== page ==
The KIIs suggested that problems like family conflicts, addiction problems, and dating problems as relevant scenarios for young adults because they were more common issues in young adults. The storyline was modified according to KIIs’ feedbacks for FGDs. Male groups had very different feedback from the female groups. First, in terms of the background stressor of the junior leading characters, the male groups suggested “getting into a different university from their girlfriend’s and conflicts in romantic relationship,” they felt had strong relevance to the story. The female groups expressed that not every college student can relate to issues with their intimate partner, although dating is common in university. They suggested moving the stressor scenario as a romantic relationship in a later session and use “a family member diagnosed with a severe illness” as the primary trigger of the stress reaction. Second, in the original version, we included a scenario that narrated a friend came to the junior leading character’s home and talked with the character when the character was sad. Females reflected that that is what a close friend would do and agreed on the scenario, but the males reported that they seldom comforted a close friend by simply talking. Instead, they would first do something to help their friend distract from the unpleasantness, such as playing video games together. After a while, they would start to talk about the concerns. Thus, we adapted this scenario to include video game playing for the male versions.

Both female and male groups shared similar challenges related to school work, such as problems in dealing with a noncontributing teammate in a group project (described as a “free-rider” in FGDs). Generally, all groups agreed that the free-rider issue was common to college students, and they felt it was hard to talk about the issue with the team member while not hurting their relationship. Thus, we included the free-rider issue in the story and modified it from our original idea, which was a worry about grades and falling behind in studies. We also adjusted the narratives by modifying some of the elements, such as transportation, interaction with friends, and places (see Figure 5).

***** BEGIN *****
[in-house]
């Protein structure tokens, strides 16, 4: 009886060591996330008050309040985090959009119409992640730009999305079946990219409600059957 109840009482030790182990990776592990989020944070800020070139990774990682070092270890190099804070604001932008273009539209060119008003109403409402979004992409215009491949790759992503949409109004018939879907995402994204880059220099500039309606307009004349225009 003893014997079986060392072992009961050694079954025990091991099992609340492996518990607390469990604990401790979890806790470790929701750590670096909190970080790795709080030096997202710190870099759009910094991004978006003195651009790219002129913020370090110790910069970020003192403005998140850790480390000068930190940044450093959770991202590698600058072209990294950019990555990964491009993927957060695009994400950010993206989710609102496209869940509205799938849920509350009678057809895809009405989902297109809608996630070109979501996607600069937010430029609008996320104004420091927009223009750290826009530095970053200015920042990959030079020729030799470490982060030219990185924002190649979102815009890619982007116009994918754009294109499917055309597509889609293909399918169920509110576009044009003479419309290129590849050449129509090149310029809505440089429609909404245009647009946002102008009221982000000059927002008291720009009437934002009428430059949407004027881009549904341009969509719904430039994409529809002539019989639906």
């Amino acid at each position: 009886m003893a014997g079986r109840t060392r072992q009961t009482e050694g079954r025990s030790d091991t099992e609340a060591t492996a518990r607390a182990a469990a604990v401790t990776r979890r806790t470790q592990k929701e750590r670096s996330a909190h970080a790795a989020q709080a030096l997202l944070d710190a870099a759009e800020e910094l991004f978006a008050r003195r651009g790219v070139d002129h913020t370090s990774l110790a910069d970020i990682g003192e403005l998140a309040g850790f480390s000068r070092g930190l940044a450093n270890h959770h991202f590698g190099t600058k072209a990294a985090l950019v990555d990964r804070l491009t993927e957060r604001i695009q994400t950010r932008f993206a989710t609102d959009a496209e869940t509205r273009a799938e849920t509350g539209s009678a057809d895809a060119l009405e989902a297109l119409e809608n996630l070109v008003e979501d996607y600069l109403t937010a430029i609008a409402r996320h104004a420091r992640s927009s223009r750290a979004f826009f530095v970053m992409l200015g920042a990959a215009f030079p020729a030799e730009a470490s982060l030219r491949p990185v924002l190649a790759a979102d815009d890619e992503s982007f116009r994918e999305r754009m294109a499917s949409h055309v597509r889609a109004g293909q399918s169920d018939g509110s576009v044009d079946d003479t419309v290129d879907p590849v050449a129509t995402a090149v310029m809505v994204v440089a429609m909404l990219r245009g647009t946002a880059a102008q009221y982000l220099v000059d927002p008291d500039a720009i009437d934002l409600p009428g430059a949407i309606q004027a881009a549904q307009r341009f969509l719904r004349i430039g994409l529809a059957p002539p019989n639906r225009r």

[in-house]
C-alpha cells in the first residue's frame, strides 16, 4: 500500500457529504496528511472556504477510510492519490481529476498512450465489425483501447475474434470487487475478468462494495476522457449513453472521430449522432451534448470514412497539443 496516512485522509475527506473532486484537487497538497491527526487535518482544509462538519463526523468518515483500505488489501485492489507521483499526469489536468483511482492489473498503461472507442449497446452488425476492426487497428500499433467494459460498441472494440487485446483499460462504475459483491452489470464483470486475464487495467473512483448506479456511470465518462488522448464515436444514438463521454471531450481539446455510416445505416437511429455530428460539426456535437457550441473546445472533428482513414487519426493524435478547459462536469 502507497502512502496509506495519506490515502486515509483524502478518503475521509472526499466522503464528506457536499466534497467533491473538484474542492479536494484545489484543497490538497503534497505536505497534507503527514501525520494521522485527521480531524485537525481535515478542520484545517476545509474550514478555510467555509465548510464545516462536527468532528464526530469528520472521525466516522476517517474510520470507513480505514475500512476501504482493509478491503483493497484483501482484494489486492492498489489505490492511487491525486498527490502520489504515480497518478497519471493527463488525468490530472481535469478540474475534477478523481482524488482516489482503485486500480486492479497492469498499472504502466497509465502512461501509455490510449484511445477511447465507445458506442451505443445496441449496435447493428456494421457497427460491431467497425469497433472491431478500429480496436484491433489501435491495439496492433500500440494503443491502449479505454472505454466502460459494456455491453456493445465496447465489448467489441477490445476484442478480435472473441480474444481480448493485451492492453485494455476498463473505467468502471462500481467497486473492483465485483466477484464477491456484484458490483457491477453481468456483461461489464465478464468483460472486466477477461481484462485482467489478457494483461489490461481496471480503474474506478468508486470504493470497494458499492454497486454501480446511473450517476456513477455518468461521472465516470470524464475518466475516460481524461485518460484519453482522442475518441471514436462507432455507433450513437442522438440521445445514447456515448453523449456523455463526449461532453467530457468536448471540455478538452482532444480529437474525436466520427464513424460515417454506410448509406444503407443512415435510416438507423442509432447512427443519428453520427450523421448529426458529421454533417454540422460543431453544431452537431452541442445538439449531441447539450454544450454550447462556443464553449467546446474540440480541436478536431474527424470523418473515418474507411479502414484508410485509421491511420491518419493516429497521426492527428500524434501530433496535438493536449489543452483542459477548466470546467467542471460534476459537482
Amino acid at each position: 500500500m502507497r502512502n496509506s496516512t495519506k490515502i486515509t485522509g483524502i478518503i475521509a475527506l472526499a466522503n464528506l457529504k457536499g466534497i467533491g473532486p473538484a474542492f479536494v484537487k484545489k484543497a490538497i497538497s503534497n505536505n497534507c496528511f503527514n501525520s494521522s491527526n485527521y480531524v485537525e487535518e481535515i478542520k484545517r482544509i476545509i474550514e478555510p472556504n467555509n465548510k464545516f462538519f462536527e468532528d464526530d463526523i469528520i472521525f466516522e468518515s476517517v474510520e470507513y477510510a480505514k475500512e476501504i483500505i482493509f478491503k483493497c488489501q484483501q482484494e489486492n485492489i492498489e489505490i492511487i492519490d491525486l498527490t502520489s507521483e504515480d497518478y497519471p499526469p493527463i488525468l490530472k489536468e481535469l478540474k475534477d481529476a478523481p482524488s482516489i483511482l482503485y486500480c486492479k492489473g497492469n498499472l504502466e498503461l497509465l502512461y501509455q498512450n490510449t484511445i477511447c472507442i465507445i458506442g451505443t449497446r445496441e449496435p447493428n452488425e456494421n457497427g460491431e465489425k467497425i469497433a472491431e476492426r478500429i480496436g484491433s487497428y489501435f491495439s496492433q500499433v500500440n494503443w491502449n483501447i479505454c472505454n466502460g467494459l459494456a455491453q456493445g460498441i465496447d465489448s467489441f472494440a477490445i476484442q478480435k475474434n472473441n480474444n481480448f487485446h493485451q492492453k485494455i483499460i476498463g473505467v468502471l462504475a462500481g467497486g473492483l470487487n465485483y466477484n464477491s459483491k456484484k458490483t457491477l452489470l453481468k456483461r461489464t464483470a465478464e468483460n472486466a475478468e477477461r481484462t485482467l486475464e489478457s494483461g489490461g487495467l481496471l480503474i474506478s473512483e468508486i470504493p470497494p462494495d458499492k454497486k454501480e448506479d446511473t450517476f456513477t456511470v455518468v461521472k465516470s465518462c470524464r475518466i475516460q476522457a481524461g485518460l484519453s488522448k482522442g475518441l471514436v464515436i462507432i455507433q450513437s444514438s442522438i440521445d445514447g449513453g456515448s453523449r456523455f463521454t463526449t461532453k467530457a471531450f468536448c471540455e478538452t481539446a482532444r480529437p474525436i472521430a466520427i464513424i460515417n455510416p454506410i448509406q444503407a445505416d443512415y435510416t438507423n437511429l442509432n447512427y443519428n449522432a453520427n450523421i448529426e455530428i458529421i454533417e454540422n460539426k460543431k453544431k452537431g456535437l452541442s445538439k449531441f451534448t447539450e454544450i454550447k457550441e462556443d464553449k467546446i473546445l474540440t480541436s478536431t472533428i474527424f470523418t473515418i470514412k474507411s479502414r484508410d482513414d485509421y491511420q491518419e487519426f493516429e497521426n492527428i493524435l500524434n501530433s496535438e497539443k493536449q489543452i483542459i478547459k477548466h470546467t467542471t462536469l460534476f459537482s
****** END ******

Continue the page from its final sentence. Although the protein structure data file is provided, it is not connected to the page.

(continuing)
Figure 5 Examples of culture-related elements included in the content.


The junior leading characters (the former service recipients) were created by following several criteria: matching the target population’s gender, age, and style of dress (Figure 6). They were given a common Chinese name. The female groups preferred the female junior leading character to be younger and innocent compared to the senior leading characters. They anticipated a change of appearance (e.g., appearing confident, with a more colorful outfit) to show that the character felt better after joining the program. Local male FGDs suggested categorizing the pre-intervention and post-intervention characters by the clothing color, in which a dark blue T-shirt implied sadness and loneliness and a yellow shirt showed happiness and energy. The character’s clothing can be used to distinguish the condition of the character before and after the program. Local male FGDs pointed out that one peer figure was not masculine enough and suggested to change the hairstyle and face (Figure 7).


Figure 6 Junior leading characters (former service recipients).


Figure 7 Adaptation of a peer character.


The illustrations were generally created based on ideas generated in FGDs. The participants decided how the illustrations looked, such as the character’s facial expression, dress, and elements of the illustration. For example, FGDs suggested an illustration of holding hand in a heart for the text of accepting help from others can make their life better (Figure 8).


Figure 8 Sample illustration: “accepting help from other can make your life better”.